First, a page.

The youngest competitor in Vans US Open Pro Series has officially hit the scene. Sky Brown is only 8 years old and hails from Miyazaki, Japan. Her long journey out to California for the competition proved well worth it, however, seeing as she made Vans history as the youngest competitor ever. Although she did fall off of her skateboard during a heat, her determination and spunk, partnered with her shockingly young age, made her a crowd favorite. It was truly an inspirational moment at the competition to watch young Sky fall off her board, put her head in her hands for a moment, and then hop right back on her board, this time with a vengeance. She is certainly one in a million, but it does look as though her younger brother is following suit. At only four years old, Sky’s younger brother, Ocean, is ramping up to be quite the skateboard prodigy himself.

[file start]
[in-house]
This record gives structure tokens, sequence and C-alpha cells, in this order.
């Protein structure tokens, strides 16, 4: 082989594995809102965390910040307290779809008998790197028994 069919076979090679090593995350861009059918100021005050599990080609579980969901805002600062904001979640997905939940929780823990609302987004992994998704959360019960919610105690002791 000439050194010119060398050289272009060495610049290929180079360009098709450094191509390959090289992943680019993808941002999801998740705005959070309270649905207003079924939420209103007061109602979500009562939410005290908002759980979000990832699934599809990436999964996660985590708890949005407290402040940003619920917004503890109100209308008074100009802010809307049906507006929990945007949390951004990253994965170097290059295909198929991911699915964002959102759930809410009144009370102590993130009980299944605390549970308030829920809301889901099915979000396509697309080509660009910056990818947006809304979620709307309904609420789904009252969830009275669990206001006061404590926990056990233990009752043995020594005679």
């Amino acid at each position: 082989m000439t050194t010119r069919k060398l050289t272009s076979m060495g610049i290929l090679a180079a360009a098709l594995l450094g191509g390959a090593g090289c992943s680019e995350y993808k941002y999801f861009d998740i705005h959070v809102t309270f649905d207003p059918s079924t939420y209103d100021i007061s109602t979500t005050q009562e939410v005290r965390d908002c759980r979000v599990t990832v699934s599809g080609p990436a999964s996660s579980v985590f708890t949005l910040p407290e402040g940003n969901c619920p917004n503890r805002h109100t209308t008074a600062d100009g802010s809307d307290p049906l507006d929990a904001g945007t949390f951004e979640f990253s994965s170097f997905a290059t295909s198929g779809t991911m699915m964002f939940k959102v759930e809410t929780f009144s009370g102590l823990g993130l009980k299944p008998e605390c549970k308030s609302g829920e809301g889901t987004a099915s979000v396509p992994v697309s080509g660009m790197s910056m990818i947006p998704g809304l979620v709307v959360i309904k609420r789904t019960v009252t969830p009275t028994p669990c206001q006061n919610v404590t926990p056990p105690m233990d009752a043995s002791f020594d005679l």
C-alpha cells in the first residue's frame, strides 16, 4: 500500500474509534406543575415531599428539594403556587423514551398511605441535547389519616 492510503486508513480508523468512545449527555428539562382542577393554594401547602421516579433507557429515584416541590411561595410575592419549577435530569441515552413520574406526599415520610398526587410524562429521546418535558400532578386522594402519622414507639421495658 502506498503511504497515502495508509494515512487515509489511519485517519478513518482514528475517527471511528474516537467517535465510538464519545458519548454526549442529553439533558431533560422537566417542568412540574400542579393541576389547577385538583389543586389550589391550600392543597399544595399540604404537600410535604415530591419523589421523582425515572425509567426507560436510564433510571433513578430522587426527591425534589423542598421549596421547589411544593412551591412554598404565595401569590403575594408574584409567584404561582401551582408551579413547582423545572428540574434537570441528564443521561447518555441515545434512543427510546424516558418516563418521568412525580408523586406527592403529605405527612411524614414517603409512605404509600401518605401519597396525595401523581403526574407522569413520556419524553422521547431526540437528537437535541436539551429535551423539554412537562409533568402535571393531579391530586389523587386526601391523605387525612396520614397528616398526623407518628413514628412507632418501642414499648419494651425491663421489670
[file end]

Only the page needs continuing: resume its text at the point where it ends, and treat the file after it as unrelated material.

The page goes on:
So, what does it take to become so masterful at a sport at such a young age? Pure determination, consistent practice on a daily basis, and the ability to get right back up on the bard, even after taking a spill in front of thousands. Her parents were skateboard sensations themselves. They knew that Sky would have a propensity for the sport and put her and her younger brother in a preschool with a skatepark. That means that starting at the young age of three, both children have been exposed to the skating world and have been encouraged to better their abilities as athletes and skaters.
In addition to skating, Sky is a very adept surfer. You should definitely check out some of her surf videos! Her parents are firm believers that one sport’s performance can be improved by working on others. They must be onto something, seeing as Sky’s skating abilities have steadily improved in tandem with her surf skills. Her parents also manage an adorably inspiring Instagram account for their prodigal children, highlighting their talents and adorable, little faces. So, if you’re looking to become the next athletic prodigy, it’s all about getting on whatever board you can at every single opportunity. And also, as Sky proves, the most important thing is just to get out there and try! It’s ok to fall down. What matters is how you handle getting back up.